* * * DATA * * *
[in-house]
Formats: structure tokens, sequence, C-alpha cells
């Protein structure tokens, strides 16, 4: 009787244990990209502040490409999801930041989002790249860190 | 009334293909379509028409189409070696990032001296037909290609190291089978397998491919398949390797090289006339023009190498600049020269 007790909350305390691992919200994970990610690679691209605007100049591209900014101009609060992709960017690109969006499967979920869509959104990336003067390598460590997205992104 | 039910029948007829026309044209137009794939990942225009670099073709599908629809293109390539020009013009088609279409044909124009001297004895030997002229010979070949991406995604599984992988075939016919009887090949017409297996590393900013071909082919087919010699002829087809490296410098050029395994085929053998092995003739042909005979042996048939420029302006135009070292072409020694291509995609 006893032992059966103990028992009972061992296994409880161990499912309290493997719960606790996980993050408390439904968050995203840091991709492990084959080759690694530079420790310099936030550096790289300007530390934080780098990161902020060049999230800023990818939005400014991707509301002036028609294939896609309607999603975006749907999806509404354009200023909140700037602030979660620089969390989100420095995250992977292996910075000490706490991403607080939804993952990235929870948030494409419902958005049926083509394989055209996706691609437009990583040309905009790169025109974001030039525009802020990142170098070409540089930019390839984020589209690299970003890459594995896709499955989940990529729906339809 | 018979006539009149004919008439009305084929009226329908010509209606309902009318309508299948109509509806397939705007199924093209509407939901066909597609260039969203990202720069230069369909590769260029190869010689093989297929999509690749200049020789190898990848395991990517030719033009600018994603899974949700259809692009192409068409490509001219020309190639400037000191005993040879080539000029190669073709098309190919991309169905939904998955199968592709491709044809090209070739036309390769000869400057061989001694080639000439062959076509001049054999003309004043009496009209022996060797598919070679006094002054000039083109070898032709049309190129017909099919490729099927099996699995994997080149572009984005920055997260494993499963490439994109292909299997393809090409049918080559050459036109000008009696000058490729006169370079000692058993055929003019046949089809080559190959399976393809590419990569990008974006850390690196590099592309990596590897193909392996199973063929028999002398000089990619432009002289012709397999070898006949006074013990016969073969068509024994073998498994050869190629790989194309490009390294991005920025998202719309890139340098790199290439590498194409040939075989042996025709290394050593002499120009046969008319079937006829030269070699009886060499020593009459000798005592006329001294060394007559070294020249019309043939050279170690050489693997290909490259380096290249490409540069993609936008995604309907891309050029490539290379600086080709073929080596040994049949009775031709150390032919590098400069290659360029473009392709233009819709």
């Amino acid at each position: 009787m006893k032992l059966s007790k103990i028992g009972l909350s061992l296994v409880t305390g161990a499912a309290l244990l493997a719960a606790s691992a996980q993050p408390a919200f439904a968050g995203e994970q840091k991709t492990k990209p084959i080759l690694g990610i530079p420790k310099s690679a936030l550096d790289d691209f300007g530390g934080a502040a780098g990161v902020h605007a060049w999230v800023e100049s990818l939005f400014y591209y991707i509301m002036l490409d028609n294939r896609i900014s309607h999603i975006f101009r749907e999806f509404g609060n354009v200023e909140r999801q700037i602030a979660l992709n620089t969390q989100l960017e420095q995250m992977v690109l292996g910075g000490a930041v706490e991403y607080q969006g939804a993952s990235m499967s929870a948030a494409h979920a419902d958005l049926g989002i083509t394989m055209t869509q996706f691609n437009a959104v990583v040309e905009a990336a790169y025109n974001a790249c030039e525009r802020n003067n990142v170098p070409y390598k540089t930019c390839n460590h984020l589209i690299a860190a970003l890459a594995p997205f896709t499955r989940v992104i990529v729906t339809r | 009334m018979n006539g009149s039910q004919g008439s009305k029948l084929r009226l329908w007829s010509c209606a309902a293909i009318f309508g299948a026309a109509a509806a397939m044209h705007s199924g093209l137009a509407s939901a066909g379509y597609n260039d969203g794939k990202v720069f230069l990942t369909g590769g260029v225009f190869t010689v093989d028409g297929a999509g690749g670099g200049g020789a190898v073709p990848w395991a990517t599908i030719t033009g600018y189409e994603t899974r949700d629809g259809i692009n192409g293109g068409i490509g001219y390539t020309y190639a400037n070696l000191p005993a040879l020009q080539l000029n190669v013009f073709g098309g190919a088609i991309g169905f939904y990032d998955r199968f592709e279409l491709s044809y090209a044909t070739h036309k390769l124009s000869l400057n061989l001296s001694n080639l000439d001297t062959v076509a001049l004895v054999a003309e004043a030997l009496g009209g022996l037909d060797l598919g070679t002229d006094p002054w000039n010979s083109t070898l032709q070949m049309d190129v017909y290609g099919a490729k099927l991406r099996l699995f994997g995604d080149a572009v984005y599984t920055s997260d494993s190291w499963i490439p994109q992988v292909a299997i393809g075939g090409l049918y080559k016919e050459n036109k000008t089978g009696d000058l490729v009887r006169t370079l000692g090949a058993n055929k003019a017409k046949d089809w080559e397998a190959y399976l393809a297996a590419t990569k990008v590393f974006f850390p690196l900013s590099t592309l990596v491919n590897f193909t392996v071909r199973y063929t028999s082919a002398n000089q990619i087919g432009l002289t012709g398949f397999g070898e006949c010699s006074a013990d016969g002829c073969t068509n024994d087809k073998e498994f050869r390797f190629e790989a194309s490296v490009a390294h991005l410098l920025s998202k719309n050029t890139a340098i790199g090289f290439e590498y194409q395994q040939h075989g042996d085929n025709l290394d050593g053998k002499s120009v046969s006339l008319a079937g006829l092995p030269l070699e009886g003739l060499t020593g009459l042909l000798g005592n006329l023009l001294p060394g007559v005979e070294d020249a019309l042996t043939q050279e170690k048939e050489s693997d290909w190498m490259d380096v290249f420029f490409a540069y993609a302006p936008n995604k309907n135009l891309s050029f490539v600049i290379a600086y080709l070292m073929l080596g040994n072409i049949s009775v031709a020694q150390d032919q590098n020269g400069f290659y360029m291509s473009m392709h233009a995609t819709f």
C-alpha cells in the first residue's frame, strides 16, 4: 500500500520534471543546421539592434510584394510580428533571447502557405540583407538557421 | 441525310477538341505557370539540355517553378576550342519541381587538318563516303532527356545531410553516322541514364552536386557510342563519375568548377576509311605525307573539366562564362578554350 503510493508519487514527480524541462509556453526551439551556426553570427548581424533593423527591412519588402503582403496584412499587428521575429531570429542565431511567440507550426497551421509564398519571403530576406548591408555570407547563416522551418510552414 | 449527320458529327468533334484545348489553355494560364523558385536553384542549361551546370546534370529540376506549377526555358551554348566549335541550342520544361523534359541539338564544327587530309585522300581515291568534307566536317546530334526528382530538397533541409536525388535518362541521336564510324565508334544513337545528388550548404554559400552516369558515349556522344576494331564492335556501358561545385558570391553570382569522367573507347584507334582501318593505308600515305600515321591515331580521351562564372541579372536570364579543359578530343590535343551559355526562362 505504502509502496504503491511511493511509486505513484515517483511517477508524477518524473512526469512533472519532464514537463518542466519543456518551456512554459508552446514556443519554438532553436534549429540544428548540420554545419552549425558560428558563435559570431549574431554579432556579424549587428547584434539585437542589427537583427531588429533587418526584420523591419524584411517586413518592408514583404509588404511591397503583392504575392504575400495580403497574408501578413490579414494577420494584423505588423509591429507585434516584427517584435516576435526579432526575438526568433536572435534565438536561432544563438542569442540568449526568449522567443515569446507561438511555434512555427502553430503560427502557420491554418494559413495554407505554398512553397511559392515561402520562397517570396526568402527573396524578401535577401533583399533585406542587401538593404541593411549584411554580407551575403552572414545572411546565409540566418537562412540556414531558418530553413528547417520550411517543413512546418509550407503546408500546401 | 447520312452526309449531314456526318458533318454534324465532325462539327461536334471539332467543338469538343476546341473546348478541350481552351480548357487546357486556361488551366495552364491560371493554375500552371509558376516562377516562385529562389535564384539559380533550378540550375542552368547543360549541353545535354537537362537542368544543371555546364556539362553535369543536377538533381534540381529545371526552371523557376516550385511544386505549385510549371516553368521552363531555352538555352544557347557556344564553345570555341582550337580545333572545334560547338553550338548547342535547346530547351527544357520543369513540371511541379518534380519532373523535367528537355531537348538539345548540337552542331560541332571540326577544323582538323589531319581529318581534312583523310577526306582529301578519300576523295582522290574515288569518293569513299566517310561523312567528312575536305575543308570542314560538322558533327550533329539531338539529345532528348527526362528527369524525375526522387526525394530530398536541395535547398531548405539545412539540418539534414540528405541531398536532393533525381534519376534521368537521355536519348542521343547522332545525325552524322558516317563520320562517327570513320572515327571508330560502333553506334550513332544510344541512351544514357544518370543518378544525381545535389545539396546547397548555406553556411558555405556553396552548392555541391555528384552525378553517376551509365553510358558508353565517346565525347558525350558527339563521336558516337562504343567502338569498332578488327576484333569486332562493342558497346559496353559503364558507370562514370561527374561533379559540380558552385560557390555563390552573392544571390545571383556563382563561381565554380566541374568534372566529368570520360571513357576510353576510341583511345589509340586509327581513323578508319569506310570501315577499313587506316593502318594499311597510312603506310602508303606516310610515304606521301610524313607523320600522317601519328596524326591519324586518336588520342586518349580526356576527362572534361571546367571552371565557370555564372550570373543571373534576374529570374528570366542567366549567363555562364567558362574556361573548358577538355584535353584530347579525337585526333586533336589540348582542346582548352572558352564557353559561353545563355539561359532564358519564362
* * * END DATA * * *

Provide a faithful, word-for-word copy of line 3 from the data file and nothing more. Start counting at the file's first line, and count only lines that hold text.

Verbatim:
């Protein structure tokens, strides 16, 4: 009787244990990209502040490409999801930041989002790249860190 | 009334293909379509028409189409070696990032001296037909290609190291089978397998491919398949390797090289006339023009190498600049020269 007790909350305390691992919200994970990610690679691209605007100049591209900014101009609060992709960017690109969006499967979920869509959104990336003067390598460590997205992104 | 039910029948007829026309044209137009794939990942225009670099073709599908629809293109390539020009013009088609279409044909124009001297004895030997002229010979070949991406995604599984992988075939016919009887090949017409297996590393900013071909082919087919010699002829087809490296410098050029395994085929053998092995003739042909005979042996048939420029302006135009070292072409020694291509995609 006893032992059966103990028992009972061992296994409880161990499912309290493997719960606790996980993050408390439904968050995203840091991709492990084959080759690694530079420790310099936030550096790289300007530390934080780098990161902020060049999230800023990818939005400014991707509301002036028609294939896609309607999603975006749907999806509404354009200023909140700037602030979660620089969390989100420095995250992977292996910075000490706490991403607080939804993952990235929870948030494409419902958005049926083509394989055209996706691609437009990583040309905009790169025109974001030039525009802020990142170098070409540089930019390839984020589209690299970003890459594995896709499955989940990529729906339809 | 018979006539009149004919008439009305084929009226329908010509209606309902009318309508299948109509509806397939705007199924093209509407939901066909597609260039969203990202720069230069369909590769260029190869010689093989297929999509690749200049020789190898990848395991990517030719033009600018994603899974949700259809692009192409068409490509001219020309190639400037000191005993040879080539000029190669073709098309190919991309169905939904998955199968592709491709044809090209070739036309390769000869400057061989001694080639000439062959076509001049054999003309004043009496009209022996060797598919070679006094002054000039083109070898032709049309190129017909099919490729099927099996699995994997080149572009984005920055997260494993499963490439994109292909299997393809090409049918080559050459036109000008009696000058490729006169370079000692058993055929003019046949089809080559190959399976393809590419990569990008974006850390690196590099592309990596590897193909392996199973063929028999002398000089990619432009002289012709397999070898006949006074013990016969073969068509024994073998498994050869190629790989194309490009390294991005920025998202719309890139340098790199290439590498194409040939075989042996025709290394050593002499120009046969008319079937006829030269070699009886060499020593009459000798005592006329001294060394007559070294020249019309043939050279170690050489693997290909490259380096290249490409540069993609936008995604309907891309050029490539290379600086080709073929080596040994049949009775031709150390032919590098400069290659360029473009392709233009819709």